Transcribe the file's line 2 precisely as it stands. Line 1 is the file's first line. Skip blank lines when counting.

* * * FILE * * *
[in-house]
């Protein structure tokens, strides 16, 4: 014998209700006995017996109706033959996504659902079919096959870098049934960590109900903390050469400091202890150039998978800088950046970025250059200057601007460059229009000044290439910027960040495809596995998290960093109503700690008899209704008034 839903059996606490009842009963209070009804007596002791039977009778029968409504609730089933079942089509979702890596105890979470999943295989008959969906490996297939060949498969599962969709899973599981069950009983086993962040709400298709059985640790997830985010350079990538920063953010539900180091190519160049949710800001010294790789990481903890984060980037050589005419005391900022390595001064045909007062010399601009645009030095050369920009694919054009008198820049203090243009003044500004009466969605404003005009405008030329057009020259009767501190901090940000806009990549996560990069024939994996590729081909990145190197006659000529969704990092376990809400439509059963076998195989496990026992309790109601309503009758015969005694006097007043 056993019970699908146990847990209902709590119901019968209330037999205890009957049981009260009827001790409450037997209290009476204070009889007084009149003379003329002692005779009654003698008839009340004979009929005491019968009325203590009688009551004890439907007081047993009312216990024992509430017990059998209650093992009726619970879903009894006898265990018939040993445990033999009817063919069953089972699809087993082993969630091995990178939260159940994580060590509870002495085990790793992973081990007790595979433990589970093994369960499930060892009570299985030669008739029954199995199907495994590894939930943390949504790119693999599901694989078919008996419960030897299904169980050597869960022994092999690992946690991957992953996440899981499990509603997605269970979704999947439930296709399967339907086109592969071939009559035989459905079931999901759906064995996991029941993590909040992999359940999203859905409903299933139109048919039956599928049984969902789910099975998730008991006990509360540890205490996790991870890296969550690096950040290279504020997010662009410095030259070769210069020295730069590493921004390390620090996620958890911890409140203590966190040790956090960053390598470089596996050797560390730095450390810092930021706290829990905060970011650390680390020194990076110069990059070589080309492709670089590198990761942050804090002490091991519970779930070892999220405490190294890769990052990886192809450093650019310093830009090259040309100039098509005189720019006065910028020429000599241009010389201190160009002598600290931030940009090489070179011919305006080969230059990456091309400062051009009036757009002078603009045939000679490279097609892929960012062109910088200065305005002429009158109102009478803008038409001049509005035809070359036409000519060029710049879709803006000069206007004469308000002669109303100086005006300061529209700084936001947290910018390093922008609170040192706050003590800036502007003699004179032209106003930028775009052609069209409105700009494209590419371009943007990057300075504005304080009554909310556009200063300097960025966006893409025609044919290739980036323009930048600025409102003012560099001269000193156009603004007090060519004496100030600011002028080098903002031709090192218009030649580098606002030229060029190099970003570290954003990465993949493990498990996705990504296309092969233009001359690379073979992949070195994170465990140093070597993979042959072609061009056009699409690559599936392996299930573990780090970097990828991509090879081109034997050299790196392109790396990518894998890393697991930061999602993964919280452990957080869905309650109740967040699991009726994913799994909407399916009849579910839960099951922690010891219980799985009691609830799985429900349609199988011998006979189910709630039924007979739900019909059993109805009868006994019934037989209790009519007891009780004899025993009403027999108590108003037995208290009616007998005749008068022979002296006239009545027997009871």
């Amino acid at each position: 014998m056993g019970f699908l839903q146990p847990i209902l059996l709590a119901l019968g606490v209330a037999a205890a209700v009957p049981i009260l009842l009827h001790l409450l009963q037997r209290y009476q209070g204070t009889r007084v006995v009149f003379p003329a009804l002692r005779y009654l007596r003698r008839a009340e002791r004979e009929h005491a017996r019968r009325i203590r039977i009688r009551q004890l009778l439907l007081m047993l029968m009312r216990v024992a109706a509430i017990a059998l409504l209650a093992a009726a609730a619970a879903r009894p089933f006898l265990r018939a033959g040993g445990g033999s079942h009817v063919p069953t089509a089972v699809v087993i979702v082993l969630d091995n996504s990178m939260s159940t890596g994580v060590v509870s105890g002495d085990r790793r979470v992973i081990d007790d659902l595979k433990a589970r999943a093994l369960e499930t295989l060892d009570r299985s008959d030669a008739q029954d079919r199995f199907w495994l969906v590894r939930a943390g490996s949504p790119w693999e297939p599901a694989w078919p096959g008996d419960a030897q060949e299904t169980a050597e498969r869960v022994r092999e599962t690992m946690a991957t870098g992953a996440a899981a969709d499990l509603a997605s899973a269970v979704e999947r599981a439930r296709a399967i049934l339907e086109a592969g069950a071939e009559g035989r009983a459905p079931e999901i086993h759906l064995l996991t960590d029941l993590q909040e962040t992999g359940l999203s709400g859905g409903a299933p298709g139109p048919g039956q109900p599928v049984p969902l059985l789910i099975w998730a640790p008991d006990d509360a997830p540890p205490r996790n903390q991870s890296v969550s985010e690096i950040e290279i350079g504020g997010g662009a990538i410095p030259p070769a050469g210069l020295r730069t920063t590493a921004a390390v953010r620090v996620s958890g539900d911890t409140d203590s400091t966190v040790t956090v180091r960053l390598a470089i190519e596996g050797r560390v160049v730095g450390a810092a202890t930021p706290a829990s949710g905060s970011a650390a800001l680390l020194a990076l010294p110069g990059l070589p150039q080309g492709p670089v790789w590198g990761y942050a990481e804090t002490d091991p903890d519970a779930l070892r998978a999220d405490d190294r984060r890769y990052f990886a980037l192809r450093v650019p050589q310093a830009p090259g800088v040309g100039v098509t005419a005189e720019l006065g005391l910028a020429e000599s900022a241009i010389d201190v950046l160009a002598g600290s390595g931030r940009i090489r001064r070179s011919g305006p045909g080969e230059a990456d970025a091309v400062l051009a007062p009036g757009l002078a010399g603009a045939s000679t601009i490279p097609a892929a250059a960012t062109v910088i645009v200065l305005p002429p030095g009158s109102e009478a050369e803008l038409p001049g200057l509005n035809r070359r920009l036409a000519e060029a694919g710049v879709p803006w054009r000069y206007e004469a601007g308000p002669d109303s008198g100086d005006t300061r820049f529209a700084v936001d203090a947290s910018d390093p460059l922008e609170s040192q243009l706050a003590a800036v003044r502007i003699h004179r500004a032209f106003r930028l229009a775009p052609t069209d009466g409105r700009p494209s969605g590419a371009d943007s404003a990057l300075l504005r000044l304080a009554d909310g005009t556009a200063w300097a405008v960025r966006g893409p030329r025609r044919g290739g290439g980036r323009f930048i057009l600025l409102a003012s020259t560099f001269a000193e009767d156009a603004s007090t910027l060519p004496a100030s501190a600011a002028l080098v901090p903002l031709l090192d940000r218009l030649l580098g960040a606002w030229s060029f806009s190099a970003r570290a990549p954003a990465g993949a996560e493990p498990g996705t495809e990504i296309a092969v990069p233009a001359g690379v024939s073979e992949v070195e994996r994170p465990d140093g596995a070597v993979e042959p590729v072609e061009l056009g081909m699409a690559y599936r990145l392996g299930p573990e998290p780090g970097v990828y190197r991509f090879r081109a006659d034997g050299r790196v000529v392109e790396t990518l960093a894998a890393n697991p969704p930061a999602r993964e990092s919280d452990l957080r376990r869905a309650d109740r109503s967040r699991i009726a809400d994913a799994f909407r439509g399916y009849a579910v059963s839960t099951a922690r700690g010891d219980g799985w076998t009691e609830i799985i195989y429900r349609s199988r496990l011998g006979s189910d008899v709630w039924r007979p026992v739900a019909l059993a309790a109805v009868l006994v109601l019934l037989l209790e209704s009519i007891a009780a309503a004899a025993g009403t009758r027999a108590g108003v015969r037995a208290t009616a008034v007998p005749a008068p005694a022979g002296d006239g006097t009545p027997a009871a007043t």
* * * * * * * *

């Protein structure tokens, strides 16, 4: 014998209700006995017996109706033959996504659902079919096959870098049934960590109900903390050469400091202890150039998978800088950046970025250059200057601007460059229009000044290439910027960040495809596995998290960093109503700690008899209704008034 839903059996606490009842009963209070009804007596002791039977009778029968409504609730089933079942089509979702890596105890979470999943295989008959969906490996297939060949498969599962969709899973599981069950009983086993962040709400298709059985640790997830985010350079990538920063953010539900180091190519160049949710800001010294790789990481903890984060980037050589005419005391900022390595001064045909007062010399601009645009030095050369920009694919054009008198820049203090243009003044500004009466969605404003005009405008030329057009020259009767501190901090940000806009990549996560990069024939994996590729081909990145190197006659000529969704990092376990809400439509059963076998195989496990026992309790109601309503009758015969005694006097007043 056993019970699908146990847990209902709590119901019968209330037999205890009957049981009260009827001790409450037997209290009476204070009889007084009149003379003329002692005779009654003698008839009340004979009929005491019968009325203590009688009551004890439907007081047993009312216990024992509430017990059998209650093992009726619970879903009894006898265990018939040993445990033999009817063919069953089972699809087993082993969630091995990178939260159940994580060590509870002495085990790793992973081990007790595979433990589970093994369960499930060892009570299985030669008739029954199995199907495994590894939930943390949504790119693999599901694989078919008996419960030897299904169980050597869960022994092999690992946690991957992953996440899981499990509603997605269970979704999947439930296709399967339907086109592969071939009559035989459905079931999901759906064995996991029941993590909040992999359940999203859905409903299933139109048919039956599928049984969902789910099975998730008991006990509360540890205490996790991870890296969550690096950040290279504020997010662009410095030259070769210069020295730069590493921004390390620090996620958890911890409140203590966190040790956090960053390598470089596996050797560390730095450390810092930021706290829990905060970011650390680390020194990076110069990059070589080309492709670089590198990761942050804090002490091991519970779930070892999220405490190294890769990052990886192809450093650019310093830009090259040309100039098509005189720019006065910028020429000599241009010389201190160009002598600290931030940009090489070179011919305006080969230059990456091309400062051009009036757009002078603009045939000679490279097609892929960012062109910088200065305005002429009158109102009478803008038409001049509005035809070359036409000519060029710049879709803006000069206007004469308000002669109303100086005006300061529209700084936001947290910018390093922008609170040192706050003590800036502007003699004179032209106003930028775009052609069209409105700009494209590419371009943007990057300075504005304080009554909310556009200063300097960025966006893409025609044919290739980036323009930048600025409102003012560099001269000193156009603004007090060519004496100030600011002028080098903002031709090192218009030649580098606002030229060029190099970003570290954003990465993949493990498990996705990504296309092969233009001359690379073979992949070195994170465990140093070597993979042959072609061009056009699409690559599936392996299930573990780090970097990828991509090879081109034997050299790196392109790396990518894998890393697991930061999602993964919280452990957080869905309650109740967040699991009726994913799994909407399916009849579910839960099951922690010891219980799985009691609830799985429900349609199988011998006979189910709630039924007979739900019909059993109805009868006994019934037989209790009519007891009780004899025993009403027999108590108003037995208290009616007998005749008068022979002296006239009545027997009871």